The beleaguered minister at the centre of the horsemeat scandal, Owen Paterson, has asked the Food Standards Agency to investigate claims that the government was warned rogue horsemeat could enter the food chain two years ago. – daily alternative news
The environment secretary ordered the investigation after it was reported the government was warned in 2011 that horsemeat with possible drug residue was getting into food and that the situation could blow up into a scandal.
“I have discussed it with the chief executive of the FSA this morning and she is going to go back through the records and see exactly what was said at the time,” Paterson told Sky News’s Murnaghan programme.
John Young, a former manager at the Meat Hygiene Service, now part of the Food Standards Agency (FSA), told the Sunday Times he helped draft a letter to the Department for Environment, Food and Rural Affairs (Defra) in April that year that he said was ignored.
The letter to former minister Sir Jim Paice on behalf of Britain’s largest horsemeat exporter, High Peak Meat Exports, also warned the government that its passport scheme, designed to stop meat containing the anti-inflammatory drug phenylbutazone, known as bute, getting into the food chain was a “debacle”.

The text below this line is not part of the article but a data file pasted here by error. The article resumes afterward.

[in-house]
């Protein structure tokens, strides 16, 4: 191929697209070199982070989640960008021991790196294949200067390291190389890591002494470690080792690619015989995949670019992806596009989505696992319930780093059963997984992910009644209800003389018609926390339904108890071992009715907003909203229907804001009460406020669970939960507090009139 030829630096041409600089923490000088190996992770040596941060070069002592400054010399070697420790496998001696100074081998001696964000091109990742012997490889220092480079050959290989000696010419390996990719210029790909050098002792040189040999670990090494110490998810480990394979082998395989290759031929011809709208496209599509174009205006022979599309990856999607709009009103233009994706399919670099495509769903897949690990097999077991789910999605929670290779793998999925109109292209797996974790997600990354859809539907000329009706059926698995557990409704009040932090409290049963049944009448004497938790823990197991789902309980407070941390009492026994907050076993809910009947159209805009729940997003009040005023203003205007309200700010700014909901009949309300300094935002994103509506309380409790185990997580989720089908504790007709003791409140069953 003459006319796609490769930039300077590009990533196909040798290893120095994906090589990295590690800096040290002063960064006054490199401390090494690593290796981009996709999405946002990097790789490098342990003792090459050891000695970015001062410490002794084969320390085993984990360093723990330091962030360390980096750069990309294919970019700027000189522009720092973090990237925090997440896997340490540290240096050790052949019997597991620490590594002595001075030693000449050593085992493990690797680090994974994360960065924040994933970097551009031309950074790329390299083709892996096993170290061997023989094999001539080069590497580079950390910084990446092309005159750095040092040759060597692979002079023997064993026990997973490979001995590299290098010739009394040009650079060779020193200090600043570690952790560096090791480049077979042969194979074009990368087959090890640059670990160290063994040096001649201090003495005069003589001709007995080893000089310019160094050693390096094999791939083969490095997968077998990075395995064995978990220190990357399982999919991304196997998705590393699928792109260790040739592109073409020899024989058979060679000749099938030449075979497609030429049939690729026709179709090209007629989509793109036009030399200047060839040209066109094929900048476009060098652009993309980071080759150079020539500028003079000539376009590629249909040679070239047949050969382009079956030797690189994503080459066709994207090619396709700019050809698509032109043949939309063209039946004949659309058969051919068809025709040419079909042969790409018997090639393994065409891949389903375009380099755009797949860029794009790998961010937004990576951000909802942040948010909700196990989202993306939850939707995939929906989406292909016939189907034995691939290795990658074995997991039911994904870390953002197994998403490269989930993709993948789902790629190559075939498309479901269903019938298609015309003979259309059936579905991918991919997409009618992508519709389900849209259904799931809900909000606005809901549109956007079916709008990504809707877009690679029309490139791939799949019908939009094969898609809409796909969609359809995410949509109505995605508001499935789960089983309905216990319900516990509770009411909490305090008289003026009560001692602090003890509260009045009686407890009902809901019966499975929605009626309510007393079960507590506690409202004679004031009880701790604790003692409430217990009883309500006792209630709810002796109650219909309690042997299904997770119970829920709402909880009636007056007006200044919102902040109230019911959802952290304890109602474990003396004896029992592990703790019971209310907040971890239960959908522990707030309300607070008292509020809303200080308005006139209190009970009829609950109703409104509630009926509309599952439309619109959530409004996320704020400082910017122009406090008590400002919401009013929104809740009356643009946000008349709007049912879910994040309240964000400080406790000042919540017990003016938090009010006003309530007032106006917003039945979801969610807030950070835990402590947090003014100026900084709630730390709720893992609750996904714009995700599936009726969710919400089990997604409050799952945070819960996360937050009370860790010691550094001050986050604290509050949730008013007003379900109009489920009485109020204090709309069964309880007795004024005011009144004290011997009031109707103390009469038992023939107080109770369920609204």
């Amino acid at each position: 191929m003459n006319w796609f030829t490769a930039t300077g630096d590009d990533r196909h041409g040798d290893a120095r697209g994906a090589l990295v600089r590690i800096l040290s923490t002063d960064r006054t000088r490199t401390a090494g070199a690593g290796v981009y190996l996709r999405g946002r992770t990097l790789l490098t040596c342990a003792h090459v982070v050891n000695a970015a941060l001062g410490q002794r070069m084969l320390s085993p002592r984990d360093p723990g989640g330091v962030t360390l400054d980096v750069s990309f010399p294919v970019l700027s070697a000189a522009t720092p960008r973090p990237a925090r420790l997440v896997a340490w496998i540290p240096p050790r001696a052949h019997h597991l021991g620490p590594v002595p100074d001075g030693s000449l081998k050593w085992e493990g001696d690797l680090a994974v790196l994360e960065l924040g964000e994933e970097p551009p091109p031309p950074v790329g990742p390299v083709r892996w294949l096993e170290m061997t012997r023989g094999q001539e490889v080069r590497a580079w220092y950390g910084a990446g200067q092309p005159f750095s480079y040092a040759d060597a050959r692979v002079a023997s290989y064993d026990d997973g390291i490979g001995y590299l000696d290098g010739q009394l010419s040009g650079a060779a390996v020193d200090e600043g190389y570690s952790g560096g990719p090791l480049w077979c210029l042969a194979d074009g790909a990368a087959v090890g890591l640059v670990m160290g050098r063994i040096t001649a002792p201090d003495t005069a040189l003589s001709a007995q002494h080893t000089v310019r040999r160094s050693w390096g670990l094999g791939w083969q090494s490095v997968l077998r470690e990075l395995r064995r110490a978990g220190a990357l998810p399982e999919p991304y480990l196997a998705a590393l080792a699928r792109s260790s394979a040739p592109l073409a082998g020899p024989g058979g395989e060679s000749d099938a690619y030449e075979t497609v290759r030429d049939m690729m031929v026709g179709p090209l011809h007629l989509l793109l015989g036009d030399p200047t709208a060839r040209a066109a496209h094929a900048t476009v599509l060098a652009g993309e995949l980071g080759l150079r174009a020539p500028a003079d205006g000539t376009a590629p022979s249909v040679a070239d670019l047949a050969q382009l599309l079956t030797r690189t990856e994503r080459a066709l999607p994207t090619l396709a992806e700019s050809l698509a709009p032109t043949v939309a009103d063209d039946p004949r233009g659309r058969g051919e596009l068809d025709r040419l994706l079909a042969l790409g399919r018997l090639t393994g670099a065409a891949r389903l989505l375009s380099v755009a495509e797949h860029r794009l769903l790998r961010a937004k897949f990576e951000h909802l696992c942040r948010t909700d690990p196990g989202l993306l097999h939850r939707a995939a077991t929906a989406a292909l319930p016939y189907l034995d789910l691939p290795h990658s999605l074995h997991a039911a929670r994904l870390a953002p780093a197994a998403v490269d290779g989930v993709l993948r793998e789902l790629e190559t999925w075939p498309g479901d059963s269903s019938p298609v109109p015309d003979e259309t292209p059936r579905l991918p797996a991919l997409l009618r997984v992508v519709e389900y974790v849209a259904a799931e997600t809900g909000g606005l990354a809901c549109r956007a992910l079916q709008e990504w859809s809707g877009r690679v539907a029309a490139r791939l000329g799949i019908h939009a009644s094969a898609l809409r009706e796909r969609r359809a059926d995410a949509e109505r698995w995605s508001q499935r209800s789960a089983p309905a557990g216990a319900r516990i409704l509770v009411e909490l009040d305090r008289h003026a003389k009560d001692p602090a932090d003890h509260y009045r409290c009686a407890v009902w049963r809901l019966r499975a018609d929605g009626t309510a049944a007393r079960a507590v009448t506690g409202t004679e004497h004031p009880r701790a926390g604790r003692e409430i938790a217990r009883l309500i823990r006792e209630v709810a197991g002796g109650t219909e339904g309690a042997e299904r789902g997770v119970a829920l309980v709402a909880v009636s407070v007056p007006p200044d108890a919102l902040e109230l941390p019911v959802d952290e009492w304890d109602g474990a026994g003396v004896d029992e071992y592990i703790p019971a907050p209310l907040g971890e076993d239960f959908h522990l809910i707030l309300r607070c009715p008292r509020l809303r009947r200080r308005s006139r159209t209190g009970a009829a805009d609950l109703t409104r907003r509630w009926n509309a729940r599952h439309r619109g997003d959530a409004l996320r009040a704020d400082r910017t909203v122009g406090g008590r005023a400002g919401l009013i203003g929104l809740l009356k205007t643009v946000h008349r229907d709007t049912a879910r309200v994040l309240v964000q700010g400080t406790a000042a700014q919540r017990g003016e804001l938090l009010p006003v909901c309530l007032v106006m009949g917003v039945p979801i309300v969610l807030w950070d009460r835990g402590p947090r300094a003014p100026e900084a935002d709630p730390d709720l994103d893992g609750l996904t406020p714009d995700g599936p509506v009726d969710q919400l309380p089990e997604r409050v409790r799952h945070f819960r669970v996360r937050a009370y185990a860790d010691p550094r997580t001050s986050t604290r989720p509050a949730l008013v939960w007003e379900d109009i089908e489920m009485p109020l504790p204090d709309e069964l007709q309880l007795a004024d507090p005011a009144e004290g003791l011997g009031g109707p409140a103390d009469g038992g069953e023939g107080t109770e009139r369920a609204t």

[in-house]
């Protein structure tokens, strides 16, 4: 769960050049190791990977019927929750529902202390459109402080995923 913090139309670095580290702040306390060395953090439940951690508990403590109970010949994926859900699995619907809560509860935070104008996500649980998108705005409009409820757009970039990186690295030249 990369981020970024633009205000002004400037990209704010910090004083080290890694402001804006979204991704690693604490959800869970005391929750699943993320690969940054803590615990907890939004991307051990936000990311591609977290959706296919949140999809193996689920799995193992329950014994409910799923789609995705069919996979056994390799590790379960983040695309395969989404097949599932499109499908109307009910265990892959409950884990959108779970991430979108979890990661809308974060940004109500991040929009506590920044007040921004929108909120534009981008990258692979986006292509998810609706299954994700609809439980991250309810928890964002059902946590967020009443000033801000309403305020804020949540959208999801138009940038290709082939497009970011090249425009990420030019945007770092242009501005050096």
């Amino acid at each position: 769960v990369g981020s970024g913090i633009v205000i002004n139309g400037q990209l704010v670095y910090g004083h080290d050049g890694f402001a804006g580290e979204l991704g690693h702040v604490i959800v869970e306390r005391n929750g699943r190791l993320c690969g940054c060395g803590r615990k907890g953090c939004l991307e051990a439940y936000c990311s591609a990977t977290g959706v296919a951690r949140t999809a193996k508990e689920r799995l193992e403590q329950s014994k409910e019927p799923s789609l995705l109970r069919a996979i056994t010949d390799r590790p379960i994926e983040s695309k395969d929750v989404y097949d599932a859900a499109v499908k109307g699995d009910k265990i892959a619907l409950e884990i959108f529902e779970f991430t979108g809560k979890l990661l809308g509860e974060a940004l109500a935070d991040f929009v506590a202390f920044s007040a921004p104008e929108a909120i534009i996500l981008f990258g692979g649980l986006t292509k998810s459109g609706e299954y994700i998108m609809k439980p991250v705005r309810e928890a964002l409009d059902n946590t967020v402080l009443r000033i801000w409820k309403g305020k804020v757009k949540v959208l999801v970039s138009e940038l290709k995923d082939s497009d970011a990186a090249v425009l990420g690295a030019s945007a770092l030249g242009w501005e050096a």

“Defra gave nearly 80 organisations the authority to produce passports and some of them are little better than children could produce … It’s a complete mess,” he said.
Paice said he did not remember seeing the warnings, telling the Sunday Times: “If this information was in Defra and was not being acted upon, it warrants further investigation. I would like to know why on earth I was not being told about it.”
The latest development follows news that rogue horsemeat had been found in meals destined for hospitals and schools. In Lancashire, cottage pies for 47 schools across the county were withdrawn after testing positive for horsemeat. It was not clear how long the contaminated food had been on the menu or how many pupils may have eaten it.
In Northern Ireland, a range of burgers bound for hospitals were withdrawn after officials confirmed they contained equine DNA, and food giant Compass, which supplies more than 7,000 sites in the UK and Ireland, including schools and hospitals, said a burger product it supplied to two colleges and a small number of offices in Northern Ireland and the Republic of Ireland had tested positive.
On Sunday, the boss of supermarket Iceland, Malcolm Walker, said local councils were to blame for driving down food quality with cheap food contracts for schools and hospitals. Speaking on the BBC’s Andrew Marr show, Walker said the problem lay with councils buying food from the poorly supplied catering industry.
His comments followed an announcement on Sunday from the managing director of Waitrose, Mark Price, who said that, as a result of recent events, the John Lewis-owned firm was planning to set up its own freezing plant to prevent cross-contamination.
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